But to be fair, I admit they engage in “egg-dumping.” Much like the cuckoo, they sometimes misbehave, lay their eggs in other nests, especially the unsuspecting sea gulls, and expect someone else to raise their young. But that doesn’t happen often, I’m sure. I know because I asked them.
There are other beautiful visitors too— Pied Stilts, Sandpipers, Pokekos, Kingfishers and others. The mottled brown Bar-tailed Godwits and the Red Knots (with their short, green legs) fascinated me because they nest in the Tundras and migrate some 12,000 Km to this beautiful island when their homes freeze. I almost asked them why they’d ever return home to such an unforgiving land. But then—don’t we all?
I’ve been home in the U.S. for five months caught up in the pace of life and have missed writing about this little island I call my second home–a blip on the world map.
One of New Zealand’s best kept secrets is a shallow thermal river that runs over an old lava flow just south of Rotorua. Unfairly named Kerosene Creek, the water has a mild sulfur smell, but so does all of this volcanic region.
Tucked off the main highway, on a dirt road marked only by a wooden marker, and barely mentioned in tourist guides, this little river gurgles and steams through an easily accessible pine forest, forming little water falls and natural “hot tubs” along the way. The biggest tub is surrounded by ferns and pines. The temperature ranges depending on the time of year, of course, but having been there both in summer and winter, I’ve always found it deliciously addicting.
The water gushes with considerable force so you have to cling to the sides for stability. Underfoot, there’s thermal mud to dig your toes into, or scrub your arms with–something that enchanted me more than scooping the same mud from a perfectly labeled jar. (Okay, so to be fair, the packaged mud packs are more muddy and softer.) I even found a little grotto with a flat ledge in the rock, barely enough to sit on. Holding on to the sides, behind a curtain of water, it was a sweet spot in which to meditate in and pray.
My family, whose tolerance for heat was far less than mine took frequent breaks, drying off, dipping back in, being uncharacteristically patient, and eventually ordering me out of the creek.
If I were young again, I’d come here for a hot candle-lit, moon-lit dip. No, not alone.
I have been rolling the words, Arachnocampa luminosa, a lyrical mouthful, on my tongue all week— ever since I returned from a visit to the Kawiti Caves. Several million years old, the caves were discovered in the 17th century and are still owned by the descendants of the original Maori family. The walls of these caves contain massive pillars of sandstone and pure white limestone— stalactites and stalagmites growing at the rate of an inch every one hundred years, sometimes into recognizable shapes—the fronts and rears of elephant herds, a polar bear, a bearded man, and more, if you use your imagination.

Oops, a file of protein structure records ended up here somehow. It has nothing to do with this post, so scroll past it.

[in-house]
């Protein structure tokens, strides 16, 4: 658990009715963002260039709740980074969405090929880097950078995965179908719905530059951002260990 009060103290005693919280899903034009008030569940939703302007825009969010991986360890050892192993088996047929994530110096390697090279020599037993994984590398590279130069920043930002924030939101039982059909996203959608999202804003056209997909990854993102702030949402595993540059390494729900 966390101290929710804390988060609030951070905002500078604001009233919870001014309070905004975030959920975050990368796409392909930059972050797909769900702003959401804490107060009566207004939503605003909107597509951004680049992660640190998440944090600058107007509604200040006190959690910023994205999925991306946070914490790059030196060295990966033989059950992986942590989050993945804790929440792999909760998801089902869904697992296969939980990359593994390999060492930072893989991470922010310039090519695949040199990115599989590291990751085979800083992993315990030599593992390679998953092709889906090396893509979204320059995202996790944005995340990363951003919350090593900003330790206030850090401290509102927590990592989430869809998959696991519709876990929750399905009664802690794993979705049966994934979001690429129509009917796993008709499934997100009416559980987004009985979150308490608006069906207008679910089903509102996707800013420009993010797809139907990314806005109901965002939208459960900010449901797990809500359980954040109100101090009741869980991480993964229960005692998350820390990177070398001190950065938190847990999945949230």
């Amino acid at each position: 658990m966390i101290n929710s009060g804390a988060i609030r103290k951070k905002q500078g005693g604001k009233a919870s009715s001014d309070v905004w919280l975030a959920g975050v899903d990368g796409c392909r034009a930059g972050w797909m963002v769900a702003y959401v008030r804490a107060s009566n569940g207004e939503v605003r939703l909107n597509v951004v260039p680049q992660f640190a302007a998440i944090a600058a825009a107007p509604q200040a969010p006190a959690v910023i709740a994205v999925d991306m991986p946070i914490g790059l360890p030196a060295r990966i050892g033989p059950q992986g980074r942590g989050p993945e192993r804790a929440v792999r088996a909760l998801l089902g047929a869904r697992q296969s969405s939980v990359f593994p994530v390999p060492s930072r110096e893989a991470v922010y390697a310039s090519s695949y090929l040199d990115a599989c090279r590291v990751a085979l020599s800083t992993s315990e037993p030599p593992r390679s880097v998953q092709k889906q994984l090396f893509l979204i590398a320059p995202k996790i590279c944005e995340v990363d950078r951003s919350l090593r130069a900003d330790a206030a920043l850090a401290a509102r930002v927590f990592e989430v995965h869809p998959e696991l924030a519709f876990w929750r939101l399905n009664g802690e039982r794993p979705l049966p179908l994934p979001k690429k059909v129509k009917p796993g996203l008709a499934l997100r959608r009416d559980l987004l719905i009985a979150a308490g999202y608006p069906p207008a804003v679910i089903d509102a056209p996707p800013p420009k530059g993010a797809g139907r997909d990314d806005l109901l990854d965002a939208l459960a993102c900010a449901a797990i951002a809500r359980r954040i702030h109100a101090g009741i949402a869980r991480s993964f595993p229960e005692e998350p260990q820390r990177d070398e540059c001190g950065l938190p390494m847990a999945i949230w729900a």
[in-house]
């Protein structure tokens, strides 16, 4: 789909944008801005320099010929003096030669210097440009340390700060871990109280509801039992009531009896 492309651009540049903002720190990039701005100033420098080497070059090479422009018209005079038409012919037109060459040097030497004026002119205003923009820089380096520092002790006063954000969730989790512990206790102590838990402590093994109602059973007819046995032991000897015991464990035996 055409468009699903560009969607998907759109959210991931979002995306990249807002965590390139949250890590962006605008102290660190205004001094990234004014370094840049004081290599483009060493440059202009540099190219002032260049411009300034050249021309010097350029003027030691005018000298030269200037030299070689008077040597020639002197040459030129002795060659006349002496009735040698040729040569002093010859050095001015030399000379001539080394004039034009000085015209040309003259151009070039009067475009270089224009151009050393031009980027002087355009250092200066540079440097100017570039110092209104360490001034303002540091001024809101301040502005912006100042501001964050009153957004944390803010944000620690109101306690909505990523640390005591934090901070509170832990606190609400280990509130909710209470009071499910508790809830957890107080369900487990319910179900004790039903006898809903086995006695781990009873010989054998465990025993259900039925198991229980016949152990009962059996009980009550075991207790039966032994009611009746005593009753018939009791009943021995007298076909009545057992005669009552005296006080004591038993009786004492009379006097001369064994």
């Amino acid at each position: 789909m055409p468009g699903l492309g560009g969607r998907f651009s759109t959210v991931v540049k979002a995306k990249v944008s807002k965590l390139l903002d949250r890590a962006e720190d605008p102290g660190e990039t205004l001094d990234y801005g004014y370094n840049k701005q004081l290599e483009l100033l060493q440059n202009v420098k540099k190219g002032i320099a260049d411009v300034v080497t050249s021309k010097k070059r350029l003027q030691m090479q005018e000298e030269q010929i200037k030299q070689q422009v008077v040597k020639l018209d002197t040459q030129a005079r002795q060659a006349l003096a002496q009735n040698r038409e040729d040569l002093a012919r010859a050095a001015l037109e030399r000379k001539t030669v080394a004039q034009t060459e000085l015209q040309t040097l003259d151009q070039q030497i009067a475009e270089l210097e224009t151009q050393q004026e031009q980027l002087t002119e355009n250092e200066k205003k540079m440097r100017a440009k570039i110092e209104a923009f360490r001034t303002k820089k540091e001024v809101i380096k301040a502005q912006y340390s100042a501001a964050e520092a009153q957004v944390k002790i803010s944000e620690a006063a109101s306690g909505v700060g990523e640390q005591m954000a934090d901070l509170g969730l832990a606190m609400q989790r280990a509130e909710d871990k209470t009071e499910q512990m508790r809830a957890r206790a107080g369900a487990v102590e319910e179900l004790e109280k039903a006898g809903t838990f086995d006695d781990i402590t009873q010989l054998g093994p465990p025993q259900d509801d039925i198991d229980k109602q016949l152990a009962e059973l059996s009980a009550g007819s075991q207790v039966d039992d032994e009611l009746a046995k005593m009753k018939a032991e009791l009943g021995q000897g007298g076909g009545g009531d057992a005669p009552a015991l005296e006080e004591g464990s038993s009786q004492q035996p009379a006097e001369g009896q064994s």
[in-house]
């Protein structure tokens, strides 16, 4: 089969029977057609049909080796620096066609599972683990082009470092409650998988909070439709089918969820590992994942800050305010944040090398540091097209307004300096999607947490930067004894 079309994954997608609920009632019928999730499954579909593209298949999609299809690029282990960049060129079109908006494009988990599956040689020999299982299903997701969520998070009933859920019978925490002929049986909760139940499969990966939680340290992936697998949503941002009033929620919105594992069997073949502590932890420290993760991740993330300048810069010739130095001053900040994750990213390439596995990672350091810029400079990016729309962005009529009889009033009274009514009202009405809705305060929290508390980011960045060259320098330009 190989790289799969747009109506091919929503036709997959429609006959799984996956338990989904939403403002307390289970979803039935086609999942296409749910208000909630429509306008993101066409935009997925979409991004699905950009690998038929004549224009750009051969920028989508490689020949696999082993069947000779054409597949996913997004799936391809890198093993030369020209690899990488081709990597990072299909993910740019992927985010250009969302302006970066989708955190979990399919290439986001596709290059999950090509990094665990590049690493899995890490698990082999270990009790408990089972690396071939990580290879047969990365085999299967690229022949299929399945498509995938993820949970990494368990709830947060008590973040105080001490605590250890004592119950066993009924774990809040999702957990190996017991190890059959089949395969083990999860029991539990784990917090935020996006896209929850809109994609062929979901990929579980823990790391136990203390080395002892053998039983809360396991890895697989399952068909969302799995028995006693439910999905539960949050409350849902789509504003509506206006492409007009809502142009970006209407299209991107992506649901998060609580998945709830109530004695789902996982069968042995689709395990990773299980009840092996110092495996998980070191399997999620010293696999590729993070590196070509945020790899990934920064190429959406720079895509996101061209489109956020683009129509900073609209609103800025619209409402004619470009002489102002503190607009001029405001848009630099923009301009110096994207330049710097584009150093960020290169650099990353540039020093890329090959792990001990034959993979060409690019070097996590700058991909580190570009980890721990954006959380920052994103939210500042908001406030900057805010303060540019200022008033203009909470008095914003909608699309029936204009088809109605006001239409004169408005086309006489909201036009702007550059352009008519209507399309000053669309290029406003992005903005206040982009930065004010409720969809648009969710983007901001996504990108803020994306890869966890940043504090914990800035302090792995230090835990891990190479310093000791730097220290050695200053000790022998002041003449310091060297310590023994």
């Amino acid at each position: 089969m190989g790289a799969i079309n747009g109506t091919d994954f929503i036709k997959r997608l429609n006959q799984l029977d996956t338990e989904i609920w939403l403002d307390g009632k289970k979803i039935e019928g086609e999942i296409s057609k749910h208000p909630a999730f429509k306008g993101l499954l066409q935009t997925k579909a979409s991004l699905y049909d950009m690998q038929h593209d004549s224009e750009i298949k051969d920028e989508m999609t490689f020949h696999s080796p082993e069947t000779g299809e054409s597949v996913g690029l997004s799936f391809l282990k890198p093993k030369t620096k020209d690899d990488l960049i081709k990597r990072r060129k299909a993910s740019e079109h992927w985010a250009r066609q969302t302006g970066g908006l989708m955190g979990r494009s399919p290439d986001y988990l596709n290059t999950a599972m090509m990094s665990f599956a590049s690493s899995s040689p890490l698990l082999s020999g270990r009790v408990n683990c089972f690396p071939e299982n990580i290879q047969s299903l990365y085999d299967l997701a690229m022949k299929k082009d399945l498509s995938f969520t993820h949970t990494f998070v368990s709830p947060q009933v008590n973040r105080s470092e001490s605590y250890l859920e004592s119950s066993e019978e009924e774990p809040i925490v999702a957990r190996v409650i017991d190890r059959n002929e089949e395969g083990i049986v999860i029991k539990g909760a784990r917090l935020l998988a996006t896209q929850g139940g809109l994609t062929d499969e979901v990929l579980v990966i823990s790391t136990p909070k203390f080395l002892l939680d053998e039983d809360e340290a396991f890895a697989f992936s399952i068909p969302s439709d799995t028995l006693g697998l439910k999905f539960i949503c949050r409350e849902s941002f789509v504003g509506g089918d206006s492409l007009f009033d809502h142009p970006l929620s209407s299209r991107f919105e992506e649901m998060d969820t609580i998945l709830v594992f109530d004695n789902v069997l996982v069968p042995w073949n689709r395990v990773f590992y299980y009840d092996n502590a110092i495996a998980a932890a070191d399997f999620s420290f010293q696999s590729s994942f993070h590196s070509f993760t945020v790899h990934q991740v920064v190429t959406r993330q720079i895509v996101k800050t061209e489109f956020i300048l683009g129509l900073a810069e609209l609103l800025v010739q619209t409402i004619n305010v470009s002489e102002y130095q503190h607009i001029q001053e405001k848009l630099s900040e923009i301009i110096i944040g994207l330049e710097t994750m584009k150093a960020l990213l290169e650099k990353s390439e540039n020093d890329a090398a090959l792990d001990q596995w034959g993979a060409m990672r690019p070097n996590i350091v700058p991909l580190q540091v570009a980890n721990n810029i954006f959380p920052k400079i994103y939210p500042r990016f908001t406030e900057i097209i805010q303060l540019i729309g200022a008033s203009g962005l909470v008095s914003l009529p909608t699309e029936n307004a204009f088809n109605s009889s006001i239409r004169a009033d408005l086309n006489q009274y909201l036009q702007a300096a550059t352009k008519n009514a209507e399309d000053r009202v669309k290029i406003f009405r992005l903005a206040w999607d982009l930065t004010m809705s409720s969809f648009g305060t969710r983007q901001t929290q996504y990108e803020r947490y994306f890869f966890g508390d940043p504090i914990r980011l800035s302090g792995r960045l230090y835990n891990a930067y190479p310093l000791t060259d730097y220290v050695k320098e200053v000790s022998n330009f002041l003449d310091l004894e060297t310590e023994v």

As if that wasn’t awe inspiring enough, the ceiling of this pitch black cave was magical because it has been home to constellations of slender worm-like larvae that glow like stars in the Milky Way. Walking by dim lantern light, the ceiling was, at times, low enough for me to almost touch a star.
Even at the highest points the “stars” were a mere 22 yards away. Deep in the inky black cold interior, with the lantern extinguished, I stood wrapped in a shawl, conversing with Orion. Some of the larvae-stars were as bright as the North Star; others less so, although they were all lodged on the ceiling equidistant from my eyes. Why? “Because,” said our guide—a sweet 12-year-old Maori boy—“the hungrier the larvae, the brighter the light, and when they’re full, they turn off the light and sleep.”
And then, he gave us a little science lesson which just warmed the cockles of my heart! I had smiled at him when he pronounced the glow worm’s multisyllabic name correctly in his beautiful Maori accent. Now, like the glow worms, I beamed when he said the larvae glow because a waste substance produced in their bodies, luciferin, is converted to a biofluorescent blue-green substance in the presence of oxygen and energy (ATP).
Andwhere do they get their energy from? From food, just like us, the boy said, which is why they have to catch insects. And so, like fishermen, the larvae sit on the ceiling and cast their nets—vertical, silvery sticky strings that dangle down like a pearl necklace, to which unsuspecting insects cling, and are reeled in for supper. Thin as sewing needles with blue-green tail lights, the larvae grow from a speck (one hundredth of an inch) to a whopping inch and a half. That’s a lot of glowing!
By this time, I decided I’d like to be a larva-star. Glow, eat, and sleep—what’s not to love? But then, my little Maori friend said, Arachnocampa luminosa’s life span from egg to adult was just 10-12 months! I didn’t like that at all. And the glow worms weren’t even worms. The eggs would hatch to be these voracious larvae-stars that would live for some 9 months, metamorphose to pupae and then on to unattractive flies that would live for a mere 3-5 days because they have no mouths to eat. That was really discouraging. In fact, their sole purpose was to mate and lay fertilized eggs, or worse, just lay unfertilized sterile eggs, if no males were around.
No, I thought, no—this was much too bleak. No stardom for me. I would just go back home and settle for being a writer on a shoe string.
(Photography is not allowed inside the caves. All pics are taken from the internet.)
My sister, whose home is in New Zealand, told me that she spent the first day of the new millennium sitting in a comfy chair watching the sun rise over the rest of the world. By the time that gorgeous, glittering ball at Times Square began its descent, and strains of Auld Lang Syne filled the air, the new year wasn’t a new born baby anymore. My sister had already turned the first page of her desk calendar.
That’s how it was last week at Christmas too. Before the sun rose my family in India had already opened presents and had a spicy brunch. But in America, my family and friends had awakened to Christmas Eve, with plenty of time left to do last minute shopping. It’s disorienting, at the very least– this time warp, this asynchronous life style with people I love. But it does help me reconcile my faith in a Creator and the science of Evolution. (Anyway, that’s a story for another day.)
Happy New Year Everyone!
Below is a picture of Hicks Point in New Zealand, where the sun rays first touch land.